Back in the end of May, our little familia was experiencing a rough patch. Owen finished preschool a few weeks before Maddy ended kindergarten, Cora’s playgroup was still meeting but Owen’s soccer wasn’t over. The pool was open but school was still in session. It was strange.
The schedule we had grown accustomed to for months and months was changing, and we were in flux. And it turned into a big, ugly behavior rut.
I was raising my voice more than I’d liked. Maddy, Owen, and Cora were bickering more than they needed, and we all were just drifting between schedules–waiting for some sort of new summer normal to come in and sweep us into regularity and happiness. (Sigh.)
But I knew things wouldn’t level out again for some time, so I needed something to rope us back in before we were cranky, tired, and unfocused all of the time.
Luckily, I ran across something in the June/ July issue of Family Fun that has helped to put us back on track, and we’ve been using it for well over a month with great success–Our Gem Jars.
- Gem Jars: Our Gem Jars are just that–glass jars I picked up (on sale) at the craft store and from our recycle bin, and the ‘gems’ are those clear glass beads that we love over here and have used time and time again as bingo markers.
I bought black letter stickers so I could put each family member’s name on a jar. Maddy, Owen, and Cora each have a jar, and there’s even one for Mom, Dad, and Brady.
The deal with the Gem Jars is simple, and it’s one that’s been supported by research over and over and over again: rewarding positive behavior.
After I had assembled all of the ‘pieces’ of this Gem Jar experiment, my husband and I called a Family Meeting just like we do when we have to discuss anything new.
I said, Daddy and I are excited to tell you about a new way we’re going to reward the great things we see you guys doing every day. These are your new Gem Jars, and these are the gems. Notice there are big gems and little gems? I’ll tell you why in a second.
See these two lines on the side of everyone’s jars? There’s one at the top of the jar and one in the middle. When your jar is filled with gems, you will earn a reward. Half-full jars will earn small rewards, and bigger rewards will come when your jars are totally full of gems. And imagine how beautiful your jars will look when they’re filled!
Maddy’s jar is almost full!
I took out a piece of paper and we all brainstormed some ways that we all could earn gems. We came up with:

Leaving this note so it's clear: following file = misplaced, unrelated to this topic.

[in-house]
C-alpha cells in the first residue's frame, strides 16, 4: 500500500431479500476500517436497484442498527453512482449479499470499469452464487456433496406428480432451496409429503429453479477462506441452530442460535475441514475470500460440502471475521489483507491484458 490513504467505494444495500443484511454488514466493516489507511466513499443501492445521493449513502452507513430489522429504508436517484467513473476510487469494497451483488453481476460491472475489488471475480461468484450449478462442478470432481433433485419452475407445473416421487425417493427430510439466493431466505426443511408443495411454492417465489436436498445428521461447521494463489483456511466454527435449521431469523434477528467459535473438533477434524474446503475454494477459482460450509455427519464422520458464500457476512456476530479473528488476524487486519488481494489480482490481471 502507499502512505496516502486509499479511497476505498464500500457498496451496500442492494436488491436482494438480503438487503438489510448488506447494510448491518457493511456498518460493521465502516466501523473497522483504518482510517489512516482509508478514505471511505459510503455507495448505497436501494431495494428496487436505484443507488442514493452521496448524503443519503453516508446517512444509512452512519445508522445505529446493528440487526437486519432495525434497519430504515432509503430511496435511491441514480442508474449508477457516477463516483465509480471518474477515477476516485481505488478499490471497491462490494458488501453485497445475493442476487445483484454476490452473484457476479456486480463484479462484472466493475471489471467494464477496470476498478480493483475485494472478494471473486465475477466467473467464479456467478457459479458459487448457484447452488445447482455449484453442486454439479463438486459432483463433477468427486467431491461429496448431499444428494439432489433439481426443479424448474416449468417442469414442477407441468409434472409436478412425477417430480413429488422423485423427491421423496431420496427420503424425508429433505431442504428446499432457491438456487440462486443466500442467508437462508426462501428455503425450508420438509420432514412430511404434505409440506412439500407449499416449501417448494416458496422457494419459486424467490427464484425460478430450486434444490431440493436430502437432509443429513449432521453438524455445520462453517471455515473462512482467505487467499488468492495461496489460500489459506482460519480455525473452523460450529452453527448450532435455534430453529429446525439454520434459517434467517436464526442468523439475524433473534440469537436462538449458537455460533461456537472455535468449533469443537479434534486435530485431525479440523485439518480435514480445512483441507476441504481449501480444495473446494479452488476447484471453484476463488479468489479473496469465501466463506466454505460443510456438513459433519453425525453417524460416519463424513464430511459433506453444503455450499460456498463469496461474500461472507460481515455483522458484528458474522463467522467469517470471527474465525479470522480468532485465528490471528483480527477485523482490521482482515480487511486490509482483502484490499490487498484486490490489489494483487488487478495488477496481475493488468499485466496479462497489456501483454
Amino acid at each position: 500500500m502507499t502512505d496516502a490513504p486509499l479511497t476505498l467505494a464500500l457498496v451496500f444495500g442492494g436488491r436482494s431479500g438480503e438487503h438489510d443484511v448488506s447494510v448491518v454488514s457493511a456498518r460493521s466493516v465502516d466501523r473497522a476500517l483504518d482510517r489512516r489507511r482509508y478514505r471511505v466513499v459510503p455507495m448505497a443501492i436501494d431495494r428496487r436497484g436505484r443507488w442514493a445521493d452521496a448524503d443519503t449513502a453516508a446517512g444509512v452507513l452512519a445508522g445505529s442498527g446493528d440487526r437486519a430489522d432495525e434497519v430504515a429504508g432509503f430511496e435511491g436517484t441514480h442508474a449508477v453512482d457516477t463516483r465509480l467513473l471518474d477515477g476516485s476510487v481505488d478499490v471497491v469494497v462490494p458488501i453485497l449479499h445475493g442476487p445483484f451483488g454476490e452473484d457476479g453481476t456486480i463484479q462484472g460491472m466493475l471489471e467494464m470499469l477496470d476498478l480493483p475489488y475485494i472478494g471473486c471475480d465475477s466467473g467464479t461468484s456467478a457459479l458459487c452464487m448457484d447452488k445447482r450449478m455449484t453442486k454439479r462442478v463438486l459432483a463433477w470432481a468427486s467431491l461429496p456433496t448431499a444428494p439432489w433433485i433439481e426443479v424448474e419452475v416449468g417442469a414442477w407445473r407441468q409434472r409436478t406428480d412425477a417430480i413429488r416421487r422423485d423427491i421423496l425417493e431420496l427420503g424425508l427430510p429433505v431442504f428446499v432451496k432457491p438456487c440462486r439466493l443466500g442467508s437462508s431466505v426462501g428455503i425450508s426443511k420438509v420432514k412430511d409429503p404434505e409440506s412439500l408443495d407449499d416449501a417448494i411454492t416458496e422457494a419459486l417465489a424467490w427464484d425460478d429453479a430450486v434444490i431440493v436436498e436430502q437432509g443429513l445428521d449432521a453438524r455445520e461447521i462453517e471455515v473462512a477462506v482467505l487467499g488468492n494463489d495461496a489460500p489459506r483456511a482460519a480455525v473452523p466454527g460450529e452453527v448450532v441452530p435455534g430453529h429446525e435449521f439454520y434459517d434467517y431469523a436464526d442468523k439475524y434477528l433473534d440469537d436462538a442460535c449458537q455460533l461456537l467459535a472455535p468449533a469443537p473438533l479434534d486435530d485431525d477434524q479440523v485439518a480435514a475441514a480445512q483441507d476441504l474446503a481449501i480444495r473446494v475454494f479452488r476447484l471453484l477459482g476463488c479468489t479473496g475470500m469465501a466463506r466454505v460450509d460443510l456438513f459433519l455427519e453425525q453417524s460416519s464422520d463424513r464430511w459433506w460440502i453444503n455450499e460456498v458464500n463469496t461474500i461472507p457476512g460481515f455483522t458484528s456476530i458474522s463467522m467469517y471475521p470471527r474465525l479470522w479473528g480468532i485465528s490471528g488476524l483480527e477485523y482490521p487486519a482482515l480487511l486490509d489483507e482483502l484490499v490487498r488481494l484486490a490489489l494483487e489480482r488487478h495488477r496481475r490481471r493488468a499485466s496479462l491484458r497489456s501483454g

- playing nicely with pets
- being first-time listeners
- sharing toys
- keeping a clean room
- brushing teeth and washing face without being asked
- flushing toilet and washing hands with soap without being asked (gulp.)
- using good manners
- waiting patiently to talk and not interrupting others
- being extra kind and loving toward each other
- telling the truth
- saying “I’m sorry” without being asked
- being extra helpful to others
We explained the difference between big gems (a pack of fancy diamond-like glass beads I found at the store near the wedding supplies) and little gems (a mix of the smaller glass beads I mentioned above). Big gems could be earned for going above and beyond, but they were very special; it might take time to earn those.
We all also discussed rewards for half-full and full jars, and we wrote them on a list. We decided that a trip to Rita’s, a special trip somewhere with Mommy or Daddy, being able to choose dessert one night, a chap stick (for the girls–I know. . . ), a new book, a pack of silly bracelets, or even a trip to the toy store with a $5.00 or $10.00 limit might be good things to work toward.
The kids seemed excited, and so were we. Anything was better than what we had, and we were all ready for a change.
We’re about six weeks into Gem Jars, and we’re really happy with how things are going. We’ve hit the toy store once about two weeks ago since the jars were close to full, and it helped keep up the momentum. Maddy picked out a dolphin stuffed animal, Owen picked out a Lego set, and Cora also picked out a Lego set.
Is it perfect? Absolutely not. Is it fool-proof? Nope.
But what it does do is give everyone something to work toward and it keeps us focusing on the positive: Let’s get this room picked up so that I can throw two gems in your jars! or Thank you, Owen, for letting Brady outside. Put a gem in your jar! or I love the way you’re speaking to each other and sharing toys! Three gems for each of you!
It’s a riot to hear them actually notice positive behavior and say to each other, Maddy, you were nice to help me. I’m giving you a gem, or Mommy needs a gem! She made us a great dinner (okay, so they said that once, but I’ll never forget it!).
On tough days, when kids are arguing, hitting, or are unkind, sure–we count 1, 2, 3 or use time-outs if we need to. But we also remove gems from jars if we need to–if behavior is not what we expect. If they ask for a gem? No way do they get one! The sure ticket to not getting a gem is to ask for one.
In my book, it’s not bribery. It’s incentive, it’s recognizing and immediately rewarding the behavior we want repeated, and it’s simple. No points, counting, or record-keeping. Just beautiful jars slowly being filled with gems that represent love, generosity, kindness, and support. We won’t do it forever, but for as long as we need or want to and until the behavior is as automatic as breathing. Or so we hope.
Thanks, thanks, and more thanks to Malissa O’Brian for sharing her family’s idea on Creative Solutions in Family Fun! Love it–thank you, Malissa!